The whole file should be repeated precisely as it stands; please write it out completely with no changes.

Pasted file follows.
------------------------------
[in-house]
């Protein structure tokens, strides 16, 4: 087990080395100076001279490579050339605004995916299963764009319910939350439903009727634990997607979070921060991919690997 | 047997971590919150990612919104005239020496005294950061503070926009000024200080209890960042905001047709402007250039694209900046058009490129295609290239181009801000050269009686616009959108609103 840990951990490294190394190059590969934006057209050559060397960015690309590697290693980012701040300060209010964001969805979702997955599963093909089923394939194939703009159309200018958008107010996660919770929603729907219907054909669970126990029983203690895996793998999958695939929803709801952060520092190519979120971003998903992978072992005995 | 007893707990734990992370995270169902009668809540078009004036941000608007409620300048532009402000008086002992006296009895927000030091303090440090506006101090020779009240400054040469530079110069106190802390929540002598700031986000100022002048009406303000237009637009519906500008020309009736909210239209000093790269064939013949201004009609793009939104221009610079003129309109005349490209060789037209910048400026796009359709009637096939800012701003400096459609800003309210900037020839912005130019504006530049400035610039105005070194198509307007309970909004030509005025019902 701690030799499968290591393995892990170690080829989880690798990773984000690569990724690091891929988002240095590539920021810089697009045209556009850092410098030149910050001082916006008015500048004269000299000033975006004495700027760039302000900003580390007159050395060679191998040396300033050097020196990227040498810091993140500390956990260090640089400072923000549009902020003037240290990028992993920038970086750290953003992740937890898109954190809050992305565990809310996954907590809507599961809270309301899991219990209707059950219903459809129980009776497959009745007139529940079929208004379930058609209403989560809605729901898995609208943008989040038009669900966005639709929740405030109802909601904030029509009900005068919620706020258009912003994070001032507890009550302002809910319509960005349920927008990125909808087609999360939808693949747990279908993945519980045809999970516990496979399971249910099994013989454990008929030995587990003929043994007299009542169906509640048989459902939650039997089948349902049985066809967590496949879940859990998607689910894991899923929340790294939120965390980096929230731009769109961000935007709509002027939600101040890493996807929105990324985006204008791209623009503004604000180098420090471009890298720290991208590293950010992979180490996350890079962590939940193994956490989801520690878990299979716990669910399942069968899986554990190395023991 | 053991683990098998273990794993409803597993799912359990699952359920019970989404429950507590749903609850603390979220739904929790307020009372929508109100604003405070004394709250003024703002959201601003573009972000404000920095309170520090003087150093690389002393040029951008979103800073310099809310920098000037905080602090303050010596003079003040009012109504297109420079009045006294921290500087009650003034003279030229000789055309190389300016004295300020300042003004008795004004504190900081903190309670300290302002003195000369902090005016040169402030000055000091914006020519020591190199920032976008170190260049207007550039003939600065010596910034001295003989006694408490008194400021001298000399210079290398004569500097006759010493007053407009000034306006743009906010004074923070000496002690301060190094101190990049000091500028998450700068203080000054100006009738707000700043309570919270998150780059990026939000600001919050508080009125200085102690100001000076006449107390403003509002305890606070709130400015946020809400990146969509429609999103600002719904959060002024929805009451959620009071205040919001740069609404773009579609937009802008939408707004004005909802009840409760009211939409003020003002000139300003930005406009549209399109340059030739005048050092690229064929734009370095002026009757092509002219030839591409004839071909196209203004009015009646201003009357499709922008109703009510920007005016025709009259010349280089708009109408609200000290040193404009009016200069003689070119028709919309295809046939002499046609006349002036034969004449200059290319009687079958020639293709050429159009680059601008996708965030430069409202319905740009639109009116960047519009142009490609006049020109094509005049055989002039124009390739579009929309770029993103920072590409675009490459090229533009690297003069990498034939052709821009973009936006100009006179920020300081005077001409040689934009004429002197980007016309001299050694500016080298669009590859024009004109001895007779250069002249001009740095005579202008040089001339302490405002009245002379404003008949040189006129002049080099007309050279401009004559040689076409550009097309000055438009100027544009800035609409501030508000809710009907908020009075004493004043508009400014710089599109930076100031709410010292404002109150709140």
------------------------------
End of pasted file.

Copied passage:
[in-house]
């Protein structure tokens, strides 16, 4: 087990080395100076001279490579050339605004995916299963764009319910939350439903009727634990997607979070921060991919690997 | 047997971590919150990612919104005239020496005294950061503070926009000024200080209890960042905001047709402007250039694209900046058009490129295609290239181009801000050269009686616009959108609103 840990951990490294190394190059590969934006057209050559060397960015690309590697290693980012701040300060209010964001969805979702997955599963093909089923394939194939703009159309200018958008107010996660919770929603729907219907054909669970126990029983203690895996793998999958695939929803709801952060520092190519979120971003998903992978072992005995 | 007893707990734990992370995270169902009668809540078009004036941000608007409620300048532009402000008086002992006296009895927000030091303090440090506006101090020779009240400054040469530079110069106190802390929540002598700031986000100022002048009406303000237009637009519906500008020309009736909210239209000093790269064939013949201004009609793009939104221009610079003129309109005349490209060789037209910048400026796009359709009637096939800012701003400096459609800003309210900037020839912005130019504006530049400035610039105005070194198509307007309970909004030509005025019902 701690030799499968290591393995892990170690080829989880690798990773984000690569990724690091891929988002240095590539920021810089697009045209556009850092410098030149910050001082916006008015500048004269000299000033975006004495700027760039302000900003580390007159050395060679191998040396300033050097020196990227040498810091993140500390956990260090640089400072923000549009902020003037240290990028992993920038970086750290953003992740937890898109954190809050992305565990809310996954907590809507599961809270309301899991219990209707059950219903459809129980009776497959009745007139529940079929208004379930058609209403989560809605729901898995609208943008989040038009669900966005639709929740405030109802909601904030029509009900005068919620706020258009912003994070001032507890009550302002809910319509960005349920927008990125909808087609999360939808693949747990279908993945519980045809999970516990496979399971249910099994013989454990008929030995587990003929043994007299009542169906509640048989459902939650039997089948349902049985066809967590496949879940859990998607689910894991899923929340790294939120965390980096929230731009769109961000935007709509002027939600101040890493996807929105990324985006204008791209623009503004604000180098420090471009890298720290991208590293950010992979180490996350890079962590939940193994956490989801520690878990299979716990669910399942069968899986554990190395023991 | 053991683990098998273990794993409803597993799912359990699952359920019970989404429950507590749903609850603390979220739904929790307020009372929508109100604003405070004394709250003024703002959201601003573009972000404000920095309170520090003087150093690389002393040029951008979103800073310099809310920098000037905080602090303050010596003079003040009012109504297109420079009045006294921290500087009650003034003279030229000789055309190389300016004295300020300042003004008795004004504190900081903190309670300290302002003195000369902090005016040169402030000055000091914006020519020591190199920032976008170190260049207007550039003939600065010596910034001295003989006694408490008194400021001298000399210079290398004569500097006759010493007053407009000034306006743009906010004074923070000496002690301060190094101190990049000091500028998450700068203080000054100006009738707000700043309570919270998150780059990026939000600001919050508080009125200085102690100001000076006449107390403003509002305890606070709130400015946020809400990146969509429609999103600002719904959060002024929805009451959620009071205040919001740069609404773009579609937009802008939408707004004005909802009840409760009211939409003020003002000139300003930005406009549209399109340059030739005048050092690229064929734009370095002026009757092509002219030839591409004839071909196209203004009015009646201003009357499709922008109703009510920007005016025709009259010349280089708009109408609200000290040193404009009016200069003689070119028709919309295809046939002499046609006349002036034969004449200059290319009687079958020639293709050429159009680059601008996708965030430069409202319905740009639109009116960047519009142009490609006049020109094509005049055989002039124009390739579009929309770029993103920072590409675009490459090229533009690297003069990498034939052709821009973009936006100009006179920020300081005077001409040689934009004429002197980007016309001299050694500016080298669009590859024009004109001895007779250069002249001009740095005579202008040089001339302490405002009245002379404003008949040189006129002049080099007309050279401009004559040689076409550009097309000055438009100027544009800035609409501030508000809710009907908020009075004493004043508009400014710089599109930076100031709410010292404002109150709140």